Dec 142017

Display equations in graphic format. | |||
---|---|---|---|

File Name | File Size | Zip Size | Zip Type |

EGAGRAPH.DOC | 7611 | 3187 | deflated |

EGAGRAPH.EXE | 89054 | 48928 | deflated |

# Download File EGAGRAPH.ZIP Here

## Contents of the EGAGRAPH.DOC file

Robert L. Clowers Programming language: BASIC

5114 Geyer Springs Rd. Egagraph.exe: 89k (object code)

Little Rock, Arkansas 72209 Egagraph.bas: 26k (source code)

Mathematical Descriptions

I searched and searched the bulletin boards for a program

that would demonstrate a combination of mathematics and graphing

plus show off my EGA monitor (this program also works with CGA).

I found only a few programs, and they were either too short or

too similar to each other. I was wanting a program that would

plot hyperbolas, parabolas, ellipses, sin wave functions,

cycloids, polar coordinates and the like. Plus I wanted some

stuff that would just look neat on the screen! Back in the

summer I "discovered" how to plot some simple parametric

equations, and that opened up a whole can of worms for me. I

decided I would have to write my own program! I have a

background in math, so I promptly turned to my old (now ancient)

classroom notes and searched through a number of my old textbooks

to find corresponding inspiration.

This program--Mathematical Descriptions--is essentially a

series of individual programs that have been combined into one

larger program through an integrated menu system.

When you enter "egagraph" at the DOS prompt, an introductory

screen will inquire if your monitor is EGA or CGA compatible.

With EGA you get full color; CGA is in black and white. After

selecting the appropriate monitor compatibility, you will next

view a screen that displays the following descriptive text:

Most of the mathematical functions or relations found here

are seen in algebra, trigonometry, or calculus textbooks.

The "fun stuff" are merely variations! The input values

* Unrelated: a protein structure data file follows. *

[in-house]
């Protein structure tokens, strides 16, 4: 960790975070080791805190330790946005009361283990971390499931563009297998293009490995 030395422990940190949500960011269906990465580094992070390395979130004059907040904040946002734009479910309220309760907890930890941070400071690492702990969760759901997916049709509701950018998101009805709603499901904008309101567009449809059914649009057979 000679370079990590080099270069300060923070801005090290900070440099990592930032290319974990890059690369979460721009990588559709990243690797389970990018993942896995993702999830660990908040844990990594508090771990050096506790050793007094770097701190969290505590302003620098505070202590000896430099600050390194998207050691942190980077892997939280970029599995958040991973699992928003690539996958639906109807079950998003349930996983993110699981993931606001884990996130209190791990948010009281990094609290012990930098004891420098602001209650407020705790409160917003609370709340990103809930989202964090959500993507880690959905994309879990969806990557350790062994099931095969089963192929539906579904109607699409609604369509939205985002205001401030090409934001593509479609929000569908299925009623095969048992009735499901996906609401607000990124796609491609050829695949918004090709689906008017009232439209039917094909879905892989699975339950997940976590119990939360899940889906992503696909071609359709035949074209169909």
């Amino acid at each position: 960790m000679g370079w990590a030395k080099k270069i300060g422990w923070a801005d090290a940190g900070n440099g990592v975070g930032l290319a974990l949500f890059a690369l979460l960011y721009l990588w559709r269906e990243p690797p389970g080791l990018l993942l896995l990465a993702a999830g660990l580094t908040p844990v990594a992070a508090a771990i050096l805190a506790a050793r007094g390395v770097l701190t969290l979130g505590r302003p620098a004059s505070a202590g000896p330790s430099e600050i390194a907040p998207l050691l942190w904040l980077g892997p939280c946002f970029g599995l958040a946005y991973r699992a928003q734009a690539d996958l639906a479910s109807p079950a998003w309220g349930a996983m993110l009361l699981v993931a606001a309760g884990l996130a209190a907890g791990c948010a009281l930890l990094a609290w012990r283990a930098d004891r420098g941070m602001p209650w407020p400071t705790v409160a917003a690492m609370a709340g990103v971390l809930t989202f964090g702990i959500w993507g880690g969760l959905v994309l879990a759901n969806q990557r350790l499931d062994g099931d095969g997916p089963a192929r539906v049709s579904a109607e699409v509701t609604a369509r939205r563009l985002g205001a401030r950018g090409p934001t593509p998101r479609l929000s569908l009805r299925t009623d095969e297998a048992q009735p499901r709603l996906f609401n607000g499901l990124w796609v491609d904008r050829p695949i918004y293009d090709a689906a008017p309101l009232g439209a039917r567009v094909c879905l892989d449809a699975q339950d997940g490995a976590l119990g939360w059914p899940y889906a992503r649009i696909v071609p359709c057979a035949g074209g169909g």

vary for each of these descriptions. In some cases, small

values are appropriate (as with y = sin x), while larger

values are better for others (such as the ellipse or

circle). The Cardioid is most versatile: a value of 1 is

interesting as is a value of 782.9 or 785. Some

descriptions, such as the Cycloid and Epicycloid, are

"fragile" and require experimentation with the entered

values before they will begin to look like they should. All

entered values must be followed by the return key. In cases

where too large a value is entered, either the screen will

appear blank for a period of time before there is any

visible output, or you will get an error message (in which

case you must restart this program). All entered values

should be greater than zero. Negative numbers give

unpredictable results. Generally speaking, most of the

values you enter will be between one and 50. In some

cases, values up to 1000 could prove interesting. You

are encouraged to try any values you like as well as

mix the major and minor axis values. Pressing the

return key without entering a value will return the

main menu.

Following the descriptive screen, the main menu comes next.

Simply press the letter or number corresponding to the program

you want to run. Each program will then prompt you for some

value; enter a value and press the return key to start that

program. Pressing the return key once during the execution of

the lengthier programs will suspend those computations and return

you to that program's initial prompting; pressing the return key

alone at any individual program's initial prompting will return

you to the main menu. As the screen with the descriptive text

will indicate, most of the values you enter will be between 1 and